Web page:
I’m not totally back to 100 percent over here, but right now, I don’t need to be.

The Six Podcasts Getting Me Through the Pandemic

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I don’t know about you, but before COVID-19, I was not a huge podcast person. I had a few I listened to if I was out walking or when we took long road trips, but on my commute or when I was relaxing at home, I preferred reading books or listening to music. However, being stuck at home all day, and, now, not having a full-time job, I have leaned into listening to podcasts while I take care of stuff around the house or draw really bad crayon art with my son.

Here are the podcasts that I’ve really enjoyed the past eight (!!!) months:

  1. What Should I Read Next?”: I am a huge bookworm, and this podcast is the perfect escape during these unprecedented times (do we think that’s going to be called as the phrase of the year?). The host, Anne, has the most soothing voice, never fails to tap into what her guests might like to read, and I finish every episode with at least four new books I want to read (the library has stopped letting me put books on hold). 
  2. Up First”: As a person who lives in the nation’s capital, I am surrounded by news, and I have a hard time really shutting that off. But lately, while I want to stay informed, I can really only handle so much, so earlier this year, I turned to an old favorite. With most episodes clocking in under 15 minutes, NPR’s Up First is the perfect little hit of news every day so I know what’s going on, but don’t spiral over all of the details.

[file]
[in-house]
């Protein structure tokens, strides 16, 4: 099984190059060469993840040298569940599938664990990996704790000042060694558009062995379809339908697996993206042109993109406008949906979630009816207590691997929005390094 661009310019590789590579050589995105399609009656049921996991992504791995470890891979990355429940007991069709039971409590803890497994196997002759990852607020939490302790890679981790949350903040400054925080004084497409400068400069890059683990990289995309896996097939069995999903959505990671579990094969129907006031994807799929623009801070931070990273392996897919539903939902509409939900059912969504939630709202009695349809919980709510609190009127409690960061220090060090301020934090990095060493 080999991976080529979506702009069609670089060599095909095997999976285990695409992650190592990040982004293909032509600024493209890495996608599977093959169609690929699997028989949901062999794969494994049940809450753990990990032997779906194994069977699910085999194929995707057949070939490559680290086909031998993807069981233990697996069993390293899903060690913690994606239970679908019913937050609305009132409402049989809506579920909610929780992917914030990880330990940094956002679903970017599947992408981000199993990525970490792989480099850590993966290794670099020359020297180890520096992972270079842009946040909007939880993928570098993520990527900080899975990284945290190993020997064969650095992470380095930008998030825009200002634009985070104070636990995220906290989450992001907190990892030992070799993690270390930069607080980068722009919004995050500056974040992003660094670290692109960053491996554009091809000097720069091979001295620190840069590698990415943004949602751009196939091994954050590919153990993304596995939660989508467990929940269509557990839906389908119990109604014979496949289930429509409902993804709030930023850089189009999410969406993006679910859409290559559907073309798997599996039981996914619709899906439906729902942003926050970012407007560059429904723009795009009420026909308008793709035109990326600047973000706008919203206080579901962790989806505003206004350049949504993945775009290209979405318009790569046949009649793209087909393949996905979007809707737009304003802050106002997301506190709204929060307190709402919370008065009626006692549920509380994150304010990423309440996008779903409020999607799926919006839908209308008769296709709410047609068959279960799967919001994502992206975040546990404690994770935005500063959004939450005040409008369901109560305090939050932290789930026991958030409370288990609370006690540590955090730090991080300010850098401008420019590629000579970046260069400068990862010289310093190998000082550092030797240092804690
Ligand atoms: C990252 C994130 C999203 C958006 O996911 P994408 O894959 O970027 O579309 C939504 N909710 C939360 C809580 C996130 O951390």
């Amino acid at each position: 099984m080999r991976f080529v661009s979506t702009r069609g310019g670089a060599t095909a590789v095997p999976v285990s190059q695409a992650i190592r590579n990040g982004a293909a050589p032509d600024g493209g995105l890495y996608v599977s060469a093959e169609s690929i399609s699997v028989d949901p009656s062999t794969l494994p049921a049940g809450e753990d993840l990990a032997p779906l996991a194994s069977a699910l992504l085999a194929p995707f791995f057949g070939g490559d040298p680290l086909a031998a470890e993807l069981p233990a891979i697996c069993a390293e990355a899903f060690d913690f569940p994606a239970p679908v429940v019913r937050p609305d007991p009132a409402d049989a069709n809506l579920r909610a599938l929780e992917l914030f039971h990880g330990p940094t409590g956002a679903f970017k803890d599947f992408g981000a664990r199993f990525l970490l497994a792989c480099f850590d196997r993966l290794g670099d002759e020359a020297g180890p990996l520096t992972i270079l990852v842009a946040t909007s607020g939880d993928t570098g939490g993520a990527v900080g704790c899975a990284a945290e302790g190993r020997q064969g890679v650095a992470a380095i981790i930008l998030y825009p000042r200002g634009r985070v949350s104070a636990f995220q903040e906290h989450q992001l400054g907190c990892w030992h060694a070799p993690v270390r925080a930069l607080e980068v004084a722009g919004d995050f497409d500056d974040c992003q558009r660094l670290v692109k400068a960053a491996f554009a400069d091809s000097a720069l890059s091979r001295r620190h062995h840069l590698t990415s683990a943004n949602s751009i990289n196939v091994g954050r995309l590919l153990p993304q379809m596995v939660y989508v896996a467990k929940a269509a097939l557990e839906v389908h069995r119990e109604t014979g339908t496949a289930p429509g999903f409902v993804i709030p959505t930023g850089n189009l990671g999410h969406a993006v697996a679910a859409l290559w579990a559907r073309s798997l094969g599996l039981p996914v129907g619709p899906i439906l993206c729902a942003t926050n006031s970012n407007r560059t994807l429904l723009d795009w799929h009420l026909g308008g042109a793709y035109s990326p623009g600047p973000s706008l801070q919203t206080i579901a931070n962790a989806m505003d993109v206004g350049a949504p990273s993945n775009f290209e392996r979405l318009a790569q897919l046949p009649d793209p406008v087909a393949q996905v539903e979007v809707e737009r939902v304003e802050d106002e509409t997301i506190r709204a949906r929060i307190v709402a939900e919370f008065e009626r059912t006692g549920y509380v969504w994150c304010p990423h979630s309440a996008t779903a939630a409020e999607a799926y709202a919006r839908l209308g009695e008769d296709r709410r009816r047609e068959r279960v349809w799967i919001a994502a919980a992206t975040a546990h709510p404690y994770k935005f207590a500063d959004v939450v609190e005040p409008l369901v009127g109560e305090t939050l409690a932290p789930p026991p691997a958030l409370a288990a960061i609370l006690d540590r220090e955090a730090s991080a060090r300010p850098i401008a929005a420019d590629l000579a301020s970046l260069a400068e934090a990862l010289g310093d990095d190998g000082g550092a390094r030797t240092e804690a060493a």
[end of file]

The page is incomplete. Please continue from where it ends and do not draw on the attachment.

3. Be There In Five”: If you like pop-culture deep dives and reminiscing about the 90s and 2000s as only millennials can, then this is the podcast for you. This one-woman show delves into all of our fluffiest interests in the most intellectual way, and I always feel a little smarter after listening, or at least a little more seen, than I did before I started the episode. The episodes are pretty long, so I never had enough time to really get into these eps before, but now, with longer stretches of time in my days, it’s one of the podcasts I look forward to most.  
  4. The Slowdown”: Feeling stressed? Over stimulated? This short podcast is one of my favorite things to turn on when I’m heading out for a quick walk around the block to get some fresh air and clear my head, maybe get my creativity flowing again. Each episode starts with host and Poet Laureate, Tracy K. Smith, reflecting on life recently, and ends with her reading a related poem. Also, not for nothing, if Tracy K. Smith launched her own meditation app, I would download immediately. Her voice is that calming. This podcast is currently on hiatus, which makes me so sad, but I highly recommend listening to the extensive back catalog.